Kellner's emotional inhibition scale: a clinimetric approach to alexithymia research.Psychother Psychosom. 2011; 80(6):335-44.PP
Emotional inhibition has been an enduring concept in the psychosomatic literature explaining the onset and course of medical disorders. Currently the personality style of alexithymia is a focus of this dimension in psychosomatic theory, while actual conscious emotional inhibition, which may overlap with alexithymia, has received less attention. In the early 80s Robert Kellner developed the Emotional Inhibition Scale (EIS), a self-rating scale for emotional inhibition based on clinimetric principles. In this study we explored whether the EIS differentiated a sample of cardiac recipients from normal controls, as well as the associations between the EIS and 2 measures of alexithymia, i.e. the Toronto Alexithymia Scale-20 (TAS-20) and the Diagnostic Criteria for Psychosomatic Research (DCPR). We also examined whether the EIS and the TAS-20 were differently related to depressive symptoms measured by the Symptom Questionnaire (SQ).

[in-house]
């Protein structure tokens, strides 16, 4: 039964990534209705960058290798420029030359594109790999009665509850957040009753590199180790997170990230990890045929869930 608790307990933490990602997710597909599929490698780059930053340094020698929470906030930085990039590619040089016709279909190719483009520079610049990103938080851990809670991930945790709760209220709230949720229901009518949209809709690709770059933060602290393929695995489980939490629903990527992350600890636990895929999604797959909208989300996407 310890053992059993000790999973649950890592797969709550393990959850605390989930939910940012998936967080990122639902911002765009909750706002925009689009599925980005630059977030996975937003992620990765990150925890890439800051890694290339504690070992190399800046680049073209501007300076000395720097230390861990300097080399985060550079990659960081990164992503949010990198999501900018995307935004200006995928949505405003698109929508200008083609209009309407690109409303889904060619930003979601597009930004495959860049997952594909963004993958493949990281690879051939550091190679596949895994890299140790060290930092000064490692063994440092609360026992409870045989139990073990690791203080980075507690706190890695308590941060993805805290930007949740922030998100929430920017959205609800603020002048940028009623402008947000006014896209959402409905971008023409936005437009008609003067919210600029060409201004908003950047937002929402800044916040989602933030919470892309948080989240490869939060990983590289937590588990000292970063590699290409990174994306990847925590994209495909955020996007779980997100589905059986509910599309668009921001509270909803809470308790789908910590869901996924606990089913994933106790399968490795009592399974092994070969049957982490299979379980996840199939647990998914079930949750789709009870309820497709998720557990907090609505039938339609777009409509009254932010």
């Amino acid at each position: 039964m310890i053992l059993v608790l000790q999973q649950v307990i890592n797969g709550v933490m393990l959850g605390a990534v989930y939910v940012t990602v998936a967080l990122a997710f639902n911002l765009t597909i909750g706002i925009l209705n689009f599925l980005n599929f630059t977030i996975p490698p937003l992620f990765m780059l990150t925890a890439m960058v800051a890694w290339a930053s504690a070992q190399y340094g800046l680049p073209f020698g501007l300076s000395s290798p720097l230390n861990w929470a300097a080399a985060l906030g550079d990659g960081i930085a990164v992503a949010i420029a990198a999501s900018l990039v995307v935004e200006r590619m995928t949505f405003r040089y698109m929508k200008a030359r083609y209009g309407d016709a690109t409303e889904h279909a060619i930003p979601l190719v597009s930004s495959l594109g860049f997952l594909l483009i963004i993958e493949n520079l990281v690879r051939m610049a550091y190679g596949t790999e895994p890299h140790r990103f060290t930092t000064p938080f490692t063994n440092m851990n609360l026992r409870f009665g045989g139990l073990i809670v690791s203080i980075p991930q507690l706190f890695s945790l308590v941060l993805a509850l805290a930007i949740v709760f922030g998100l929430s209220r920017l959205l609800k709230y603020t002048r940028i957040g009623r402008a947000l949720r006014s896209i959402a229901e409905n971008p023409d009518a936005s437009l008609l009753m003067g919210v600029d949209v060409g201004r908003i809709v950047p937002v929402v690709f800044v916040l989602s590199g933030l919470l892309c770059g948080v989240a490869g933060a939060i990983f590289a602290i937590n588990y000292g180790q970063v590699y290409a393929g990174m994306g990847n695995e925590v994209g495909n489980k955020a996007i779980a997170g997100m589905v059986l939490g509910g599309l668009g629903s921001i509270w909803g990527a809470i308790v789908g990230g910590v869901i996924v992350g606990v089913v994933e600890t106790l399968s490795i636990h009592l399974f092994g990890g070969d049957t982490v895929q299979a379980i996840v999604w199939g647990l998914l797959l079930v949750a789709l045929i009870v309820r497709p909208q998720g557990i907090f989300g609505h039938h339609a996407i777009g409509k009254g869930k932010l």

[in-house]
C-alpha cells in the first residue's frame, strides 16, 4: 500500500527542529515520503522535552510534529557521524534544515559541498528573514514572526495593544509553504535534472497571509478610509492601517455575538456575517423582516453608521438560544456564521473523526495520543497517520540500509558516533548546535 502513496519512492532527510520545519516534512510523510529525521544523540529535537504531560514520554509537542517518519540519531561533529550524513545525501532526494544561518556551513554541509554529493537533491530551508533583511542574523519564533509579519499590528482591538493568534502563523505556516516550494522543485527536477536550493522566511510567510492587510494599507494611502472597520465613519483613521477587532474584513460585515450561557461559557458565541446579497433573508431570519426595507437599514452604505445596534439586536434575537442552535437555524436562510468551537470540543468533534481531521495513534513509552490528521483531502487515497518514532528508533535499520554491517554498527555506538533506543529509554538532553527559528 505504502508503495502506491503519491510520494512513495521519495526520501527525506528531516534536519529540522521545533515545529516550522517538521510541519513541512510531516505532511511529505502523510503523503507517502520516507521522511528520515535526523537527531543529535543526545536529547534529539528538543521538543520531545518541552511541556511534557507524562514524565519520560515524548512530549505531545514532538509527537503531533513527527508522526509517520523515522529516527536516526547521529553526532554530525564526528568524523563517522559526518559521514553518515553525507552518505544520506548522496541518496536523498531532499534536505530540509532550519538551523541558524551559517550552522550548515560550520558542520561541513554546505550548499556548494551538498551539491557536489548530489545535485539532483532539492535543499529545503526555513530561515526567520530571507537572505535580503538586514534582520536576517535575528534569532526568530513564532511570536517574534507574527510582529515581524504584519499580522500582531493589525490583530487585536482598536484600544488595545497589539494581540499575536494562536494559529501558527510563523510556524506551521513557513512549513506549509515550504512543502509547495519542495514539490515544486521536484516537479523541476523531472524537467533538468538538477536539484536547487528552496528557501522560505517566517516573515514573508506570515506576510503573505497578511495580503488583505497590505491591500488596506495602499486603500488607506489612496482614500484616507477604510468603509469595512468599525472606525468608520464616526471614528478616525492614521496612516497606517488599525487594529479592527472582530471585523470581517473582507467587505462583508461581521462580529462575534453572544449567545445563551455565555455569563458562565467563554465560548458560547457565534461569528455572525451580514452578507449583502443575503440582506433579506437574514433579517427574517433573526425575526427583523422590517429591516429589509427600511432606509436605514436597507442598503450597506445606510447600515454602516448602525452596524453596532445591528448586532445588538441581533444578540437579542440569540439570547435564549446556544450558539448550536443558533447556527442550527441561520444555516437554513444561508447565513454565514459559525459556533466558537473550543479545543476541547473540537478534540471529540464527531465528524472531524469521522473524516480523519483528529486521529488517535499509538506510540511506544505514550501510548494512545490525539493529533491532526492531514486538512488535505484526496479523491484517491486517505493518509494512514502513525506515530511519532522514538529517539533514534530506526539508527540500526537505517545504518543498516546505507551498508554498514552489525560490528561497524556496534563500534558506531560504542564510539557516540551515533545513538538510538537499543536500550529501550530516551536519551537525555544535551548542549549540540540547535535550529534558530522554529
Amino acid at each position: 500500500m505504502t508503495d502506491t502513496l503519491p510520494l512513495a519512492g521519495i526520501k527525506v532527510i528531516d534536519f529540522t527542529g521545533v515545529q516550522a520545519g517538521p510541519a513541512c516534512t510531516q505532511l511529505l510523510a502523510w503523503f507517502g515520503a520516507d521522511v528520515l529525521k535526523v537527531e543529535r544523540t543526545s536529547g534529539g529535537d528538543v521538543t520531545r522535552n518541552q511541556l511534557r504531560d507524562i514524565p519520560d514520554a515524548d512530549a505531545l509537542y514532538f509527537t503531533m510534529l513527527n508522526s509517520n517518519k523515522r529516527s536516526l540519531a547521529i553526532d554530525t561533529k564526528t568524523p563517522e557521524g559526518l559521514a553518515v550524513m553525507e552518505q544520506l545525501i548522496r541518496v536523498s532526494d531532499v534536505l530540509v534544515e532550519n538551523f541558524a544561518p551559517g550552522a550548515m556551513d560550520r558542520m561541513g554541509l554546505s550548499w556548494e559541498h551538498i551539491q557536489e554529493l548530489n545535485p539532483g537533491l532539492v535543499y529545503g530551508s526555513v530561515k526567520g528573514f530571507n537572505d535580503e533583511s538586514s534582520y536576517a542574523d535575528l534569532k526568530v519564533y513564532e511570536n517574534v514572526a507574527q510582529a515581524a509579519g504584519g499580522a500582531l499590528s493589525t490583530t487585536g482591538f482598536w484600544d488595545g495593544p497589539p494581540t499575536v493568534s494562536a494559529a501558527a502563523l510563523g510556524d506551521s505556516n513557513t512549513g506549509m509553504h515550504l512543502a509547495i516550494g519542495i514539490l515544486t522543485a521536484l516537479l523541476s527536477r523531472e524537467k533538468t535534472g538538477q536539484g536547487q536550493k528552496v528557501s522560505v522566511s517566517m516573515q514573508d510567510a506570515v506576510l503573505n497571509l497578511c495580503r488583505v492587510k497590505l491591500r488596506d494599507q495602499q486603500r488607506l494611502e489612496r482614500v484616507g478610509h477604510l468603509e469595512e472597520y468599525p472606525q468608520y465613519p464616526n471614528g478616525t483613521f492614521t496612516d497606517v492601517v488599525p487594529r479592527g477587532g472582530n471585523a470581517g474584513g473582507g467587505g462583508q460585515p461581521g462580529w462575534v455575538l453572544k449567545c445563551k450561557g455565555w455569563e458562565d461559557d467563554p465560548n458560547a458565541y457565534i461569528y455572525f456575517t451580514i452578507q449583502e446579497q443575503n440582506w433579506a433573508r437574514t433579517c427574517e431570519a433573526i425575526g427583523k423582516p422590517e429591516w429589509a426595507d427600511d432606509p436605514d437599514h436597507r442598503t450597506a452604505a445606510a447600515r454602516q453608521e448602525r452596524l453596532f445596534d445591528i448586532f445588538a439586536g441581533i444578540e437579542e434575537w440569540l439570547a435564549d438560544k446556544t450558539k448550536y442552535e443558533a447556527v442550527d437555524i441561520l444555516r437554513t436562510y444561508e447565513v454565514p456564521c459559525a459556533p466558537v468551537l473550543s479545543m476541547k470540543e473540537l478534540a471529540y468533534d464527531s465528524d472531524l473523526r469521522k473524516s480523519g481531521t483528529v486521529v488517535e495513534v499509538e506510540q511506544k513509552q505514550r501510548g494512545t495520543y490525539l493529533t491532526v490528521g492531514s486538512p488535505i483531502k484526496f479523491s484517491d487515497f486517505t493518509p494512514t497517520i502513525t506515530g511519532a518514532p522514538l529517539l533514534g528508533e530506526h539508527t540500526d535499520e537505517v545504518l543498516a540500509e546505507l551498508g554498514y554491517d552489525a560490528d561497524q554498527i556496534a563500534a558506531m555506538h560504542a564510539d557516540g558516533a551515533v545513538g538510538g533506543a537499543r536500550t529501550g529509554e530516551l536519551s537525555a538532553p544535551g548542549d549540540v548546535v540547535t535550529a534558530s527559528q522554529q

Ninety-five heart-transplanted patients and a sample of normal controls, matched for sociodemographic variables, were administered the EIS (total score and 4 subscales concerning 'verbal inhibition', 'timidity', 'disguise of feelings', and 'self-control'), the TAS-20, the SQ, and the Structured Interview according to the DCPR for alexithymia.
Cardiac recipients did not display significant differences compared to normal controls in observer (DCPR) and self-rated (TAS-20) measures of alexithymia. There were, however, significant differences in EIS with regard to 'disguise of feelings'. In both groups the EIS 'verbal inhibition' and 'timidity' subscales were positively associated with the TAS-20, while the EIS 'disguise of feelings' and 'self-control' subscales were independent of alexithymia. Depressive symptoms were more related to TAS-20 than EIS total scores.
Our results suggest that emotional inhibition and alexithymia are distinct phenomena even though they may share certain features. The EIS appears to be relatively independent of depressed mood and will be useful in assessing the individual's conscious management of affect in future psychosomatic research.